Well, this post was looking for the same thing I was, and nobody seemed to know of any.

The problem with algebra tricks is they’re so context dependent. There’s really only a few things that math books and tests use to make “wicked” problems (list being expanded).

- 1. Multiplying by the conjugate
- 2. Factoring using the +C -C trick (complete the square method)

Really the “hard” problems require an algebraic twist, a keen eye, insight – stuff you only get after having practiced with hundreds of problems (and checking the solutions!).

So first,

sosmath: Derivative of sin, cos, tan, csc, sec, cot

Mathworld: Inverse trig functions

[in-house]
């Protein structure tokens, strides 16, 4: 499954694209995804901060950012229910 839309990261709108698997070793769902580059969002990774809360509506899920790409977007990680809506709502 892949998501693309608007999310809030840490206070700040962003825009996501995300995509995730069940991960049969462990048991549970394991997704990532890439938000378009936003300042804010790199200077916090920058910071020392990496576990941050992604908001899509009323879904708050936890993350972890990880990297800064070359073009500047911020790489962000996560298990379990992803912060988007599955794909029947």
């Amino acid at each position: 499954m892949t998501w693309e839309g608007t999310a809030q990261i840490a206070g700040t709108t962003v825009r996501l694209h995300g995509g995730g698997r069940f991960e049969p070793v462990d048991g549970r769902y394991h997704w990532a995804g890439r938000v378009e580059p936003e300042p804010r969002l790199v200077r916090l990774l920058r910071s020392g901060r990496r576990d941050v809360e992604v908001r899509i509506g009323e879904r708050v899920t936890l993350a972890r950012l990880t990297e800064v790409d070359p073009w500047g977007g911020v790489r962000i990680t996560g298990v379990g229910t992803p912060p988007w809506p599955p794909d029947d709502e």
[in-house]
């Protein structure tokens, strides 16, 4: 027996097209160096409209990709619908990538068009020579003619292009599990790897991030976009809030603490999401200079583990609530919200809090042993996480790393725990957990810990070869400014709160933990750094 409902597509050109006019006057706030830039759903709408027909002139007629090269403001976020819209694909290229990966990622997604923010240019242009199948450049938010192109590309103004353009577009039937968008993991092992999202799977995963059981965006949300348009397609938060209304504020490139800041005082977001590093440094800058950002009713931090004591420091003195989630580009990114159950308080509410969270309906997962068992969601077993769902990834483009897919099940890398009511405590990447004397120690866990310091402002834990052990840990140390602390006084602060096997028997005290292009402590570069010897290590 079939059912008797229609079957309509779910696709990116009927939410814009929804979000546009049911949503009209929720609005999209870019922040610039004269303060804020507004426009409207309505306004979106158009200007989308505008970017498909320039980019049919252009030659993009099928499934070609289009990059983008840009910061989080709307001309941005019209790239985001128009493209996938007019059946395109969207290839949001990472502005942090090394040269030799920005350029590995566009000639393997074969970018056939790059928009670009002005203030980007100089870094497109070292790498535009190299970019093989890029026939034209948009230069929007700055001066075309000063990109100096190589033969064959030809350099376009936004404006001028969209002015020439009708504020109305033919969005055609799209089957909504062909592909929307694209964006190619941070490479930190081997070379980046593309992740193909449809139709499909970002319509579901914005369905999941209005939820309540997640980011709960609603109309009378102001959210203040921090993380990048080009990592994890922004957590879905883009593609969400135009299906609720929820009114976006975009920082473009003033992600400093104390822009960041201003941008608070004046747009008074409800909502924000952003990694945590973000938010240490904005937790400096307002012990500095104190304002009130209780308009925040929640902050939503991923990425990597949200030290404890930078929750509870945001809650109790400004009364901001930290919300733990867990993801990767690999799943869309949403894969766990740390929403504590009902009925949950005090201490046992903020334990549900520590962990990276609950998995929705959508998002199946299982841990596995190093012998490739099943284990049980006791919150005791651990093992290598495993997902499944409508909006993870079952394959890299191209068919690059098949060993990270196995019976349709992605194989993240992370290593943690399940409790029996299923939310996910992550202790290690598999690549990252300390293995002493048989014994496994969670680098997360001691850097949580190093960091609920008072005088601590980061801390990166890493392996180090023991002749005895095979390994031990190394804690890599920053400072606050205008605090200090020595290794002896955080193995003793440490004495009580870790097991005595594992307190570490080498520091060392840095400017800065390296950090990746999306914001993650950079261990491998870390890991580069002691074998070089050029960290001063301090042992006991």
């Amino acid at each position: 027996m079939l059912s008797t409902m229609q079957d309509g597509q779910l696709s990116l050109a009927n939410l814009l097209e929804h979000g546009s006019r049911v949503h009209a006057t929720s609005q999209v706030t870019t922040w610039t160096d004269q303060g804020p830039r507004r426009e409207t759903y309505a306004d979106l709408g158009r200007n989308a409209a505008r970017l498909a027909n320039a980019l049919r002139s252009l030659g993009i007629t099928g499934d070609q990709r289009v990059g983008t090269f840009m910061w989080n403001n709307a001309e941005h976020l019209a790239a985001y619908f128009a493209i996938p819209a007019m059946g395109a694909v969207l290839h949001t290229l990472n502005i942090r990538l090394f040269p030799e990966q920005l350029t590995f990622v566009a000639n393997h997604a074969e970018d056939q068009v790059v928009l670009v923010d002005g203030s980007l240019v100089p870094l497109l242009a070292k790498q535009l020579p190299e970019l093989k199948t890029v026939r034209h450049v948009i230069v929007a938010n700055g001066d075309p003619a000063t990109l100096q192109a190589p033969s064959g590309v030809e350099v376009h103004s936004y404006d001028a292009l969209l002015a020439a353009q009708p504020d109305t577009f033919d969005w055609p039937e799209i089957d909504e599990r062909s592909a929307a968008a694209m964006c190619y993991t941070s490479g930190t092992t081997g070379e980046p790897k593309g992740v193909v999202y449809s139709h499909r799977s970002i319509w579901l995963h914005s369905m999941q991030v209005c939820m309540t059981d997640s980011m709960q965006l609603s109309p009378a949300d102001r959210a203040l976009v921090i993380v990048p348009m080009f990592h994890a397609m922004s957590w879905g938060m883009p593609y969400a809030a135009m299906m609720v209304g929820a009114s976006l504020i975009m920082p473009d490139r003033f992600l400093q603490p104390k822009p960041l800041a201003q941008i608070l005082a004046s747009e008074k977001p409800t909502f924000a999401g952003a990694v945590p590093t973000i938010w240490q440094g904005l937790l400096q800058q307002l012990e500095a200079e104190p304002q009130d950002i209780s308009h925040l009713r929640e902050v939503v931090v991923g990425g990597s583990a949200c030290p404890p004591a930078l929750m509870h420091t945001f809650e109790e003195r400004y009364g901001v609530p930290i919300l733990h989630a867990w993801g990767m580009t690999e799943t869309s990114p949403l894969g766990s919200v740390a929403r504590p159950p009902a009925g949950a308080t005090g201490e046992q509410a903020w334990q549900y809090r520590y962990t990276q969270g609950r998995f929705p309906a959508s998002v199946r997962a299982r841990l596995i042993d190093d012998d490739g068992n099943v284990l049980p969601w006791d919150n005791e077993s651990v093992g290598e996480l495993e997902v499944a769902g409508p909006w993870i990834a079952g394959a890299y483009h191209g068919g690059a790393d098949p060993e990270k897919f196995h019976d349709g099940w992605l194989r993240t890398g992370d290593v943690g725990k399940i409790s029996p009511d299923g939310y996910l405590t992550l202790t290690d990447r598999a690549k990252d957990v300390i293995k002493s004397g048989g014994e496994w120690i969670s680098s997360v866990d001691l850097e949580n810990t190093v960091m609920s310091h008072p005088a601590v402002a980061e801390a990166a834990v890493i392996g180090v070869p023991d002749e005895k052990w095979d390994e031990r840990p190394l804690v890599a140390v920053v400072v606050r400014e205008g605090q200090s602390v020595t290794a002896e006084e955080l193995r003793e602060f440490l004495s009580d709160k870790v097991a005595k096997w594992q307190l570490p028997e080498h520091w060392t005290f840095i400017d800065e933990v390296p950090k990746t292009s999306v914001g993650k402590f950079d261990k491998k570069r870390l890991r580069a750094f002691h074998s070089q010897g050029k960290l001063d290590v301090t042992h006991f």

Now, the rest of this post is just examples of the trick (by name) and a couple of examples that illustrate the trick in action (list being expanded!) (Bear with the non-mathmlness for now!)

# 1. Multiplying by the conjugate

INTEGRAL( dx / (1 + cos x) )

To solve, you have to multiply the numerator and denominator by ( 1 – cos x ) to get sin^{2}x in the denominator..

# 2. Factoring using the +C -C trick

INTEGRAL( dx / (x^{2} + 10x + 30) )

You have to factor (wactor! as my friend used to say) the denominator into ((x+5)^{2} + 5) by:

x^{2}+ 10x + 25 - 25 + 30 = (x + 5)^{2}+ 5

You know to do +25, -25 BECAUSE half of 10 is 5, and 5^{2} is 25. That method in general is called completing the square and you have to do it all the time.